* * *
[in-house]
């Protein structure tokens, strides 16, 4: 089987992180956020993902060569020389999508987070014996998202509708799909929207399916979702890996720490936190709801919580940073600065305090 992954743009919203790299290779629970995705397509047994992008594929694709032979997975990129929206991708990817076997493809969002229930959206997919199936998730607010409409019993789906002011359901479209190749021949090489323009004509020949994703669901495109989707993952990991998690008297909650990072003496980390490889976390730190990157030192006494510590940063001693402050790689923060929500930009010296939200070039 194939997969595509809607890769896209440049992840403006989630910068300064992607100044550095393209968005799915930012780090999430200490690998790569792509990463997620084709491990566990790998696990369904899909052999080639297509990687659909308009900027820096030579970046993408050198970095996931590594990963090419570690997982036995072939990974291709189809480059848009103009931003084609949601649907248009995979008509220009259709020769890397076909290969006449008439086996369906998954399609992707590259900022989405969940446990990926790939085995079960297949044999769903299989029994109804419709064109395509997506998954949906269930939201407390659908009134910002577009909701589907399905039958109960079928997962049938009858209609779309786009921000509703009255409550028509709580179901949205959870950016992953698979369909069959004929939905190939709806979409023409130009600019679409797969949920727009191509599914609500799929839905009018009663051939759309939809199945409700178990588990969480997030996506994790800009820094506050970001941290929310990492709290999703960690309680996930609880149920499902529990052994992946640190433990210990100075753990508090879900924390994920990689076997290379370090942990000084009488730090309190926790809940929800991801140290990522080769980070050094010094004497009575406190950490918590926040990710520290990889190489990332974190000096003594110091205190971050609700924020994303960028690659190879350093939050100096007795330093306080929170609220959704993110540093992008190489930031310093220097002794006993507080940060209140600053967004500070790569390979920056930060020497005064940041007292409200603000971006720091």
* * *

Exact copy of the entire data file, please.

[in-house]
């Protein structure tokens, strides 16, 4: 089987992180956020993902060569020389999508987070014996998202509708799909929207399916979702890996720490936190709801919580940073600065305090 992954743009919203790299290779629970995705397509047994992008594929694709032979997975990129929206991708990817076997493809969002229930959206997919199936998730607010409409019993789906002011359901479209190749021949090489323009004509020949994703669901495109989707993952990991998690008297909650990072003496980390490889976390730190990157030192006494510590940063001693402050790689923060929500930009010296939200070039 194939997969595509809607890769896209440049992840403006989630910068300064992607100044550095393209968005799915930012780090999430200490690998790569792509990463997620084709491990566990790998696990369904899909052999080639297509990687659909308009900027820096030579970046993408050198970095996931590594990963090419570690997982036995072939990974291709189809480059848009103009931003084609949601649907248009995979008509220009259709020769890397076909290969006449008439086996369906998954399609992707590259900022989405969940446990990926790939085995079960297949044999769903299989029994109804419709064109395509997506998954949906269930939201407390659908009134910002577009909701589907399905039958109960079928997962049938009858209609779309786009921000509703009255409550028509709580179901949205959870950016992953698979369909069959004929939905190939709806979409023409130009600019679409797969949920727009191509599914609500799929839905009018009663051939759309939809199945409700178990588990969480997030996506994790800009820094506050970001941290929310990492709290999703960690309680996930609880149920499902529990052994992946640190433990210990100075753990508090879900924390994920990689076997290379370090942990000084009488730090309190926790809940929800991801140290990522080769980070050094010094004497009575406190950490918590926040990710520290990889190489990332974190000096003594110091205190971050609700924020994303960028690659190879350093939050100096007795330093306080929170609220959704993110540093992008190489930031310093220097002794006993507080940060209140600053967004500070790569390979920056930060020497005064940041007292409200603000971006720091």